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Archived Classics by Semester: F1989 S1990 F1990 S1991 F1991 S1992 F1992 S1993
Comic from September 6, 1992
Verisimilitude would require that the apartment meant for two on a student budget is not the same spacious, four-bedroom apartment they're all living in now. Perhaps someday I will explore that in-between period when the move took place.

Comic from September 13, 1992
Very few TSC students could fit the courses required for graduation neatly into four years. Six credit hours, for those of you don't know or have forgotten, is equal to two classes or one very important class. I went over.

Comic from September 20, 1992

Comic from September 29, 1992
That building is Community Commons, newly complete after more than three years. Those little emergency boxes all over campus were newly erected also.

Comic from October 5, 1992
During the first time through Absurd Notions, I felt free to indulge in changing the rules a bit whenever I wanted to. It bears reminding, though, that to a TSC student, when someone is seen wading through a flock of geese on the way to class, nothing strange or unusual is happening yet.

Comic from October 12, 1992
"What are you doing?"
"I'm ripping up these newspapers."
Correct, and even honest, but still the wrong answer.

The Student Representative to the Board of Trustees got busted trying to get into a bar with a fake ID. By "busted," I don't mean that some reporter saw her do it; I mean there was an arrest and a corresponding record thereof. The Signal ran the story. Her sorority's brother fraternity decided that they needed to prevent anyone from finding out about it... and at this late in the game, the only way to try to do that is fantastically foolish. If you try to obstruct the press in America, big or small, they'll come back twice as strong, even if you have the power of the law. In this case, the law was on the side of the press, and the frat boys didn't stand much of a chance, especially when their strategy was to just go out and tear apart stacks of newspapers in plain view of the public, and then to toss the rest into the recycling dumpsters in the middle of the night when the first strategy didn't pan out. Signal staff had retrieved most of the papers by morning. A copy of the Signal was spread out on display behind glass in the student center for everyone who hadn't been able to get one.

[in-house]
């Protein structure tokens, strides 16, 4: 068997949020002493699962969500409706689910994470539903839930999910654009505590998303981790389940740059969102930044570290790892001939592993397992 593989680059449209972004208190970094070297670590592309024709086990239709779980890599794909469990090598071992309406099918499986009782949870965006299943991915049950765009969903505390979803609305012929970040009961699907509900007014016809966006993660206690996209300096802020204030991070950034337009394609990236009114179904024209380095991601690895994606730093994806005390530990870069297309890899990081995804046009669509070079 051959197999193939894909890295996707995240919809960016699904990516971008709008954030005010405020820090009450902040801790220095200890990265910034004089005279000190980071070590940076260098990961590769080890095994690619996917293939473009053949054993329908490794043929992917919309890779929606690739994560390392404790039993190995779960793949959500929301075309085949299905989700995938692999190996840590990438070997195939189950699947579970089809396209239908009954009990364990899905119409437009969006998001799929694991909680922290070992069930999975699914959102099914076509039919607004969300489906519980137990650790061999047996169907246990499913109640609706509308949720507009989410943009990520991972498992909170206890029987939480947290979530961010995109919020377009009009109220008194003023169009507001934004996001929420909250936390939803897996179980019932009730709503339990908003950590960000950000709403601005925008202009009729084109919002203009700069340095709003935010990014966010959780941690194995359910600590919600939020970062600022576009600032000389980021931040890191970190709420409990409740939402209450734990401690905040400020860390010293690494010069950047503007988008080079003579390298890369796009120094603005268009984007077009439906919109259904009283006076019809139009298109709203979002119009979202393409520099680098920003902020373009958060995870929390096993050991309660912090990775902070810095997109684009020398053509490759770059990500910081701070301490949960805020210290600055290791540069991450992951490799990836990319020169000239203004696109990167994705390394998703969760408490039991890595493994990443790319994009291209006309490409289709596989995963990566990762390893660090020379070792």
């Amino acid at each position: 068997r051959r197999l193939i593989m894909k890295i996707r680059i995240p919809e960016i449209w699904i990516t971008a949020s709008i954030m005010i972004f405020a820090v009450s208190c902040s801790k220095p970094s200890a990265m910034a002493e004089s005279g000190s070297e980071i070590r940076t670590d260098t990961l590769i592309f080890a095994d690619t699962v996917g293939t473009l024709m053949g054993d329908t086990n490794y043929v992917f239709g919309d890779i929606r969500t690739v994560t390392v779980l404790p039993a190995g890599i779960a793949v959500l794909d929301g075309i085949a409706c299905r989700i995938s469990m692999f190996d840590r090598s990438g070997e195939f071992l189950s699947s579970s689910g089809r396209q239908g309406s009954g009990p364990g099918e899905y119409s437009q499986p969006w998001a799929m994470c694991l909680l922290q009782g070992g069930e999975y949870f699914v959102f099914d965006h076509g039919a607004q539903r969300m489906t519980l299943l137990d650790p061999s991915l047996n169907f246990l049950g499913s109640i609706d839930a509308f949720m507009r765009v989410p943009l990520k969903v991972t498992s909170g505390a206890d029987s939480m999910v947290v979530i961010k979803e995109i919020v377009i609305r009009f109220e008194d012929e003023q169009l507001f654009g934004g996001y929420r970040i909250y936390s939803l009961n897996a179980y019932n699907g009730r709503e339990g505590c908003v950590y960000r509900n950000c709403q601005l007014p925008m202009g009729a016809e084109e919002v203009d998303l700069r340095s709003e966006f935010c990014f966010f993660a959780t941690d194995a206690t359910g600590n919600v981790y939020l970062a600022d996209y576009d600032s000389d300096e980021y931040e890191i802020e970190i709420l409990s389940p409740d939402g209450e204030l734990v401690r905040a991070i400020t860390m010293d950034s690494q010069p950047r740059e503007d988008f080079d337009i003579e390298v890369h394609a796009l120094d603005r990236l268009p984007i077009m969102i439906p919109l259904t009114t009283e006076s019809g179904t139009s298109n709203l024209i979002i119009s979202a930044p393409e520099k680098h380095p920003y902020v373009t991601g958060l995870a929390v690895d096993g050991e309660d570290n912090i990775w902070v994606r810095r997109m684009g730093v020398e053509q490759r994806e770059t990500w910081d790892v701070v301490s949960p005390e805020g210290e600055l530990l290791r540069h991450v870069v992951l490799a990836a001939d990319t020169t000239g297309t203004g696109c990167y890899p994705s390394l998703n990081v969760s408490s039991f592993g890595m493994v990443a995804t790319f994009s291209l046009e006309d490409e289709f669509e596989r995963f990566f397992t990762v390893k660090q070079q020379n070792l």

Naturally, that bungled attempt to stop the dissemination of the news was the following week's top story in the Signal. The frat boys didn't want people to read that either, so they did it again. It didn't dispel attention from themselves or their "sister" as well as they had hoped.

For this comic, I deliberately waited for the layout to be done so that I could fill in the trompe-loeil tear with a drawing of the page that would be directly behind it. It was just a stroke of fortune that it happened to be an advertisement for a "greek" event.

Comic from October 20, 1992

Comic from November 3, 1992
The actual, unexaggerated procedure required to use ASTRO (which actually stands for "Automated Student Telephone Registration On-line") is outlined above. Yes, that's three separate identification codes, including your SSN, just to get started.

Comic from November 10, 1992
Try not to read too much into this one. Basically, it's still really about geese.

Comic from December 1, 1992
Comic strip characters have a tendency to wear the same clothes all the time, for the ease of both artist habit and reader recognition. But with Jay, there's a reason. He's one of them. You personally know at least one. They're almost like normal humans, except they have no knowledge of what it means to be cold. Jay doesn't even own a coat.

Comic from December 8, 1992
Occassionally I am guilty of making up the details when I don't know what I'm talking about. I had to have known what a holiday rush was, and the strip would have worked just fine without the extra verbiage, but for some reason I thought a "winter job" would be a silly variation on the summer job, inexperienced as I was.

Archived Classics by Semester: F1989 S1990 F1990 S1991 F1991 S1992 F1992 S1993

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